Gone are the annual April 15 mass rallies protesting taxes and government spending.
New leaders are changing priorities in Broward and Palm Beach county chapters. They're hoping to return to the glory days of the movement's youth — 2009 and 2010 — when the tea party made Democrats nervous, commanded obedience from
Several tea party leaders in South Florida said a new approach is critical to keep the movement alive, a re-evaluation prompted by a string of setbacks in the past six months including President
"After the 2012 elections, a lot of tea party people were demoralized and upset," said Charles Robertson, who co-founded the Broward Tea Party. "There was a bit of a setback after the elections. Some did give up and say, 'OK, we've taken a hit,' and they moved on."
Still, Robertson said, the tea party isn't going away. "We're not hearing a lot of tea party in the news, but I think the tea party is still strong and organized and pushing our agenda in different ways,' he said.
Michael Riordan is at the forefront of an attempt to rejuvenate and refocus the movement. Since January, he's been chairman of Palm Beach County Tea Party — which he said is moving forward by going back to the original economic issues that generated interests during the depths of the Great Recession.
"We have to communicate better," Riordan said. "I don't want us to be the people who just stand around screaming that the sky is falling. We need to be able to come out with a positive message, explaining to people that we can't continue the way we've been continuing."
The Broward Tea Party, now run by a second generation of leaders, is taking the same approach, said Kristin Matheny, co-leader of the Broward Tea Party since January. "We devote ourselves entirely to fiscal issues and small government causes. We don't take on social issues. Some groups do. We don't."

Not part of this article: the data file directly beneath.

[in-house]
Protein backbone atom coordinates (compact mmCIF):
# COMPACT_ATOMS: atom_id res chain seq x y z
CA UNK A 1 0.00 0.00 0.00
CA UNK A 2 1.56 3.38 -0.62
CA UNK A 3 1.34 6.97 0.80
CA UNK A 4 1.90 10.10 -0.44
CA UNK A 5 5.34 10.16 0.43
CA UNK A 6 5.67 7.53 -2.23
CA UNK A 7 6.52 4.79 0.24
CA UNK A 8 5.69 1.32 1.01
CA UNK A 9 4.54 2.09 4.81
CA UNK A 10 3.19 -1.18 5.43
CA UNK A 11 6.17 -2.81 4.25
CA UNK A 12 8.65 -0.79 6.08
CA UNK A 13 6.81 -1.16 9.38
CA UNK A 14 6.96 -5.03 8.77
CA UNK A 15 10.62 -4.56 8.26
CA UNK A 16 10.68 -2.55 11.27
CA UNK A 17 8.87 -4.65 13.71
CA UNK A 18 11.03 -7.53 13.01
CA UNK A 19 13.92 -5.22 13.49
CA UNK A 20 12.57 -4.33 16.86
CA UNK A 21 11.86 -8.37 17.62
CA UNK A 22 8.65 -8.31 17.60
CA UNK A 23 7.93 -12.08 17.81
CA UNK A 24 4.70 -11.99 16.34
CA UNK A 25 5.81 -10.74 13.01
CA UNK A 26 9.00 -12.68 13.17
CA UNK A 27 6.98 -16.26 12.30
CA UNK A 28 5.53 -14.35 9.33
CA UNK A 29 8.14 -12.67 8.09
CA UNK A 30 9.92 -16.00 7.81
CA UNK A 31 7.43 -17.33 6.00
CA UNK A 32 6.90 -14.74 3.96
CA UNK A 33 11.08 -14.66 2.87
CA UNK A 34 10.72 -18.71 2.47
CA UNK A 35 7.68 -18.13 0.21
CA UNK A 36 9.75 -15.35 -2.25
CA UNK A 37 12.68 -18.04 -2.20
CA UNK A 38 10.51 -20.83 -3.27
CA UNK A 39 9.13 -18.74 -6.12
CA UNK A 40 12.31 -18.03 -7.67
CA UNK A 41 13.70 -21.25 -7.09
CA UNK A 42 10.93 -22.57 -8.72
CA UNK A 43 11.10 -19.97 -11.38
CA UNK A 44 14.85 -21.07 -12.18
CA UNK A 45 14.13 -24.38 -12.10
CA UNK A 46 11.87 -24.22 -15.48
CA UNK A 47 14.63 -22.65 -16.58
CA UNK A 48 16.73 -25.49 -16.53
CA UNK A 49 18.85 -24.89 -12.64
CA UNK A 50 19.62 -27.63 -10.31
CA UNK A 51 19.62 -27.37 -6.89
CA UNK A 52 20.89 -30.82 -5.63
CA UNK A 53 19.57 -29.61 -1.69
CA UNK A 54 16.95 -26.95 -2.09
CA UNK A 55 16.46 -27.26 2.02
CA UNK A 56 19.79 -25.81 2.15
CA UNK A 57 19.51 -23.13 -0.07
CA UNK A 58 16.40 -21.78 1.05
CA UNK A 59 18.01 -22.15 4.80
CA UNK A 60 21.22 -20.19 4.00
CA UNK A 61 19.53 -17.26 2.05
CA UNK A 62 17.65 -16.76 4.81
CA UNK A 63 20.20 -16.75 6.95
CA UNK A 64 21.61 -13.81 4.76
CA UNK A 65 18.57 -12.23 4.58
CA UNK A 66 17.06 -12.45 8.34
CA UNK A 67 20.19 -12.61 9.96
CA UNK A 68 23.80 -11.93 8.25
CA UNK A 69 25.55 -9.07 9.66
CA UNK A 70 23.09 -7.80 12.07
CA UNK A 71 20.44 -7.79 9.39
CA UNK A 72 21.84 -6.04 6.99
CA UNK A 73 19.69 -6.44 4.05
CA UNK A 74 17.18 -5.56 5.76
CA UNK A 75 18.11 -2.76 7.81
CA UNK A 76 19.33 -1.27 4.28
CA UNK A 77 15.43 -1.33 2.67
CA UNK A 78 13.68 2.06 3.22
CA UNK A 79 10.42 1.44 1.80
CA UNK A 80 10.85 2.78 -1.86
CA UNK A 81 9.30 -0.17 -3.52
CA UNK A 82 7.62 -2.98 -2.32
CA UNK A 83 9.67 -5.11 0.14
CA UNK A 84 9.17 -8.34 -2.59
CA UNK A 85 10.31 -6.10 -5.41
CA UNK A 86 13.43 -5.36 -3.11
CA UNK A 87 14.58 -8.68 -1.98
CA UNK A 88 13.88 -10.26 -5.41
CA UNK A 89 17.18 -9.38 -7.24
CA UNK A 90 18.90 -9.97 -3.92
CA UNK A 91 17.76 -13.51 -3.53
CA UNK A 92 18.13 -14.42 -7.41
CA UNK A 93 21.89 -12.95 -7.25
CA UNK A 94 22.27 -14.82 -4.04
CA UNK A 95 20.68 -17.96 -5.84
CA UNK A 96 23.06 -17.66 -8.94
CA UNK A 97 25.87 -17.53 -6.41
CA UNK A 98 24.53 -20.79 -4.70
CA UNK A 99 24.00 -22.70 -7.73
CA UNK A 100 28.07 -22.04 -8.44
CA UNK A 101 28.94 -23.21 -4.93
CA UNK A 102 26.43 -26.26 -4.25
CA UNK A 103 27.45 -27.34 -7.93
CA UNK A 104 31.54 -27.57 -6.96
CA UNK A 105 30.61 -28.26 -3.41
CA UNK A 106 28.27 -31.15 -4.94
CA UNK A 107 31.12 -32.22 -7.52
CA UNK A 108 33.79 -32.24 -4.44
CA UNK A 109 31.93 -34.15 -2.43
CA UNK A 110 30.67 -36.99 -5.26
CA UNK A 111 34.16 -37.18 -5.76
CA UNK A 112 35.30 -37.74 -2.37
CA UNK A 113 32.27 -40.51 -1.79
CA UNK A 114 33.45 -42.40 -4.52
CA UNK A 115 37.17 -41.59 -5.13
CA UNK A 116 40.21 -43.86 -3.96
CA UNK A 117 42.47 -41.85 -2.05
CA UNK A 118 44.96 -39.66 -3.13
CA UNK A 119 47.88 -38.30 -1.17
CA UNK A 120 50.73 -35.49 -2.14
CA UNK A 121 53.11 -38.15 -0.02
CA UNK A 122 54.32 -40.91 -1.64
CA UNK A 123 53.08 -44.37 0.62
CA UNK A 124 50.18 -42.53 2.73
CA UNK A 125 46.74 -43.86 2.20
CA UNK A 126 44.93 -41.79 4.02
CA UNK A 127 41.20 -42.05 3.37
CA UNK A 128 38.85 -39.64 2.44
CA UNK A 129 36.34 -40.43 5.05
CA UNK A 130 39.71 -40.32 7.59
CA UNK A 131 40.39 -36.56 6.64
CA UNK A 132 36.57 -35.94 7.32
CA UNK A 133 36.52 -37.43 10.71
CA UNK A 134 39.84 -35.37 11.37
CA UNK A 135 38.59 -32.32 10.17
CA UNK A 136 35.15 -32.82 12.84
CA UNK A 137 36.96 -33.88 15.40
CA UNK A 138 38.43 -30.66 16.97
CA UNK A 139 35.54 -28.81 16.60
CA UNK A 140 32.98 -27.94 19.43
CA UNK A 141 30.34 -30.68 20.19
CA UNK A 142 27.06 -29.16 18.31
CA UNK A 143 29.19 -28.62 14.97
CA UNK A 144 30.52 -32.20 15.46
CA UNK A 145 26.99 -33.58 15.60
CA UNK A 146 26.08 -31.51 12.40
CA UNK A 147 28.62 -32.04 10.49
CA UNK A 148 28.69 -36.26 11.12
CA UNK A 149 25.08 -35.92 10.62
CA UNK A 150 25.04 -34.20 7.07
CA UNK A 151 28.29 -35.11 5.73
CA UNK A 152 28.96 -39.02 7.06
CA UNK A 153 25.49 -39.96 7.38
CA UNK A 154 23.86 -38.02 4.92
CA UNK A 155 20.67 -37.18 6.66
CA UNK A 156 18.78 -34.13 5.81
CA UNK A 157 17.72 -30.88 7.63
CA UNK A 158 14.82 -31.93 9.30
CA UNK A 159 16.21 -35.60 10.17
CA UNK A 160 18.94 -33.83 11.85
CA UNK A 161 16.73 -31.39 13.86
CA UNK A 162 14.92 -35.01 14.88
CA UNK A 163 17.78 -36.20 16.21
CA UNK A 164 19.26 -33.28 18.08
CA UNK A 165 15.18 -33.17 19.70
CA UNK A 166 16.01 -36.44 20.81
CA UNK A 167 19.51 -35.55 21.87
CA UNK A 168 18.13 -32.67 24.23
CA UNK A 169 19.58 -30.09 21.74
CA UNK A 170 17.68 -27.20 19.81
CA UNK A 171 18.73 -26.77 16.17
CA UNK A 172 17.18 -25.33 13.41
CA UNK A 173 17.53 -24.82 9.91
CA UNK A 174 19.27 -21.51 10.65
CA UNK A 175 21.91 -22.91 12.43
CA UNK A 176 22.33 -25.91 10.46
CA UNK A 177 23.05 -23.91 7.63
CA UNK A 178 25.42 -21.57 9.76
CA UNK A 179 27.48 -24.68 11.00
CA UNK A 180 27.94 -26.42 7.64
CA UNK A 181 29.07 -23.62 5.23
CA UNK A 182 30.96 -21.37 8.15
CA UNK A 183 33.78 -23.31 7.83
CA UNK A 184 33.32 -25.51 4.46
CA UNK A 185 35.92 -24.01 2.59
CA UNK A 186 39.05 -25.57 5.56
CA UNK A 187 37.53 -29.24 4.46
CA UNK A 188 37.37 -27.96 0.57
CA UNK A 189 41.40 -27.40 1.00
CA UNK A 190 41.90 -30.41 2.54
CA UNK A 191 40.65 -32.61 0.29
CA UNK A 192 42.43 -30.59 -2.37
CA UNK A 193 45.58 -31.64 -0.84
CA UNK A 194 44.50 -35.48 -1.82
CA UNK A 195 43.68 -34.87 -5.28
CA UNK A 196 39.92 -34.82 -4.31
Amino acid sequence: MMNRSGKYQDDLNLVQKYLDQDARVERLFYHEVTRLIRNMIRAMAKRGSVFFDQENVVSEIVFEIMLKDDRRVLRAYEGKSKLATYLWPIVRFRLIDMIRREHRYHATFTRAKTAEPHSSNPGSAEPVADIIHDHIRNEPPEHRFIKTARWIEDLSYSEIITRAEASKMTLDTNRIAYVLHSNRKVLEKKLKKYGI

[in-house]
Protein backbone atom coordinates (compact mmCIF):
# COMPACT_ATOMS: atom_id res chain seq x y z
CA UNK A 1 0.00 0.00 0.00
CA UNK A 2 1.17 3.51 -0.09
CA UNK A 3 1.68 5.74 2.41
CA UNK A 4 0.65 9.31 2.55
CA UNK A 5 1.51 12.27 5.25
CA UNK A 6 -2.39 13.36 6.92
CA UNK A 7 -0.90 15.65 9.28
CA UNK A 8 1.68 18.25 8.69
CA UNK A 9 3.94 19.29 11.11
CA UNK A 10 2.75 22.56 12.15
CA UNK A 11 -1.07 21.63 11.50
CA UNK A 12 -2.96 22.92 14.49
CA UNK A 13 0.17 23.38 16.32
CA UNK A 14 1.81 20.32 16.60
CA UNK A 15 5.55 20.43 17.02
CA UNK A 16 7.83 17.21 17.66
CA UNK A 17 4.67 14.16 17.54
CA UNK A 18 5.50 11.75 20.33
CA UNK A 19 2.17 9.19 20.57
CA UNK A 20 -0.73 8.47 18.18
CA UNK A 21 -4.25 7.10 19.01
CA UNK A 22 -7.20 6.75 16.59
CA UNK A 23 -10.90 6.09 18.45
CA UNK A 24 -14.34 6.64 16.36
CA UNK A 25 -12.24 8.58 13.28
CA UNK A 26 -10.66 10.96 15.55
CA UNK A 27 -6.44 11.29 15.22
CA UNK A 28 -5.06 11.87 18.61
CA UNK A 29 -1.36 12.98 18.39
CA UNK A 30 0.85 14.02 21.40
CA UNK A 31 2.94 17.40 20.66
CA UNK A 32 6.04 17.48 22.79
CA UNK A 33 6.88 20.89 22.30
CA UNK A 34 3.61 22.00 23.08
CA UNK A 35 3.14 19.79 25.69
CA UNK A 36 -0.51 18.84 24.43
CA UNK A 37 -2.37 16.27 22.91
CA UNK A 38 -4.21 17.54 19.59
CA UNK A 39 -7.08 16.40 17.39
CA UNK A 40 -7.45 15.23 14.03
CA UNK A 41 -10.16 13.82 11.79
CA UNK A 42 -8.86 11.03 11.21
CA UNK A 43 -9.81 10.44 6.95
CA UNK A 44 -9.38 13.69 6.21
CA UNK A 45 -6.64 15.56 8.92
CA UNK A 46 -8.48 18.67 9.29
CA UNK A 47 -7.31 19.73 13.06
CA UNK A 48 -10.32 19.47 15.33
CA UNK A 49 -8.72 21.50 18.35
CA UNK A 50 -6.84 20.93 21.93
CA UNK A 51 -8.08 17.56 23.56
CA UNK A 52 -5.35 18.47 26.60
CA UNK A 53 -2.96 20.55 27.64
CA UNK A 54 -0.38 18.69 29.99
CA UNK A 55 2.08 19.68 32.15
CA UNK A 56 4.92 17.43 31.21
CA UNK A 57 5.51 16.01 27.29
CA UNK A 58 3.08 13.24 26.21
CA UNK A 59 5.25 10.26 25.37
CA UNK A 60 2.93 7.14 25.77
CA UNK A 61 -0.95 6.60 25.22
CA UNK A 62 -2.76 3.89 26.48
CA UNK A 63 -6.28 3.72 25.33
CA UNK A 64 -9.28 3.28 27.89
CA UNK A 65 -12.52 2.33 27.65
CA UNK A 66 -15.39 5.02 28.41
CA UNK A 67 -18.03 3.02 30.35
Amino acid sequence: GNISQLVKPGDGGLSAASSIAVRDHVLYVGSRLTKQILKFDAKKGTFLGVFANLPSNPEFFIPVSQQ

Focusing on the economy is a good strategy, said Gary Gershman, who teaches history and legal studies at
At the same time, it's going to be harder for to motivate new or old tea party members as the economy recovers, he said. "It's difficult for them to say, 'Iif you don't do as we say, it's going to hell in a handbasket,' " Gershman said.
And not everyone agrees on the strategy.
Kilcullen and Karin Hoffman, founder of the tea party group DC Works for US, said many tea party activists are interested in high-profile issues such as gun control and overhauling federal immigration law, and don't intend to retreat to an economics-only agenda.
The Fort Lauderdale group help mobilized tea partiers to protest against the Florida Atlantic University class assignment in which an instructor asked students to write "Jesus" on a piece of paper and step on it as part of a lesson on the power of symbols. Kilcullen said tea party members made up half the 200 people who she said protested at FAU in Boca Raton on April 4.
Mitch Ceasar, chairman of the Broward Democratic Party, said the tea party has had a terrible influence on American politics by pushing Republicans toward take-no-prisoners stances that prevent compromise. The resulting gridlock makes Americans disgusted with government, he said.
Ira Sabin, chairman of the Palm Beach County Republican Party, said the tea party can be a valuable ally — if it focuses on economics and doesn't alienate voters heading into the 2014 elections.
One big test will involve Scott, who is running for re-election next year. He was a darling of the tea party in 2010, but Hoffman said he's alienated many in the movement. His biggest alleged sin: reversing his position on part of
Gershman said it's a mistake to think the tea party is disappearing.
"I think they're here to stay," he said. "I don't think 50 years from now we'll look back at the tea party and see it just as a flash in the pan."
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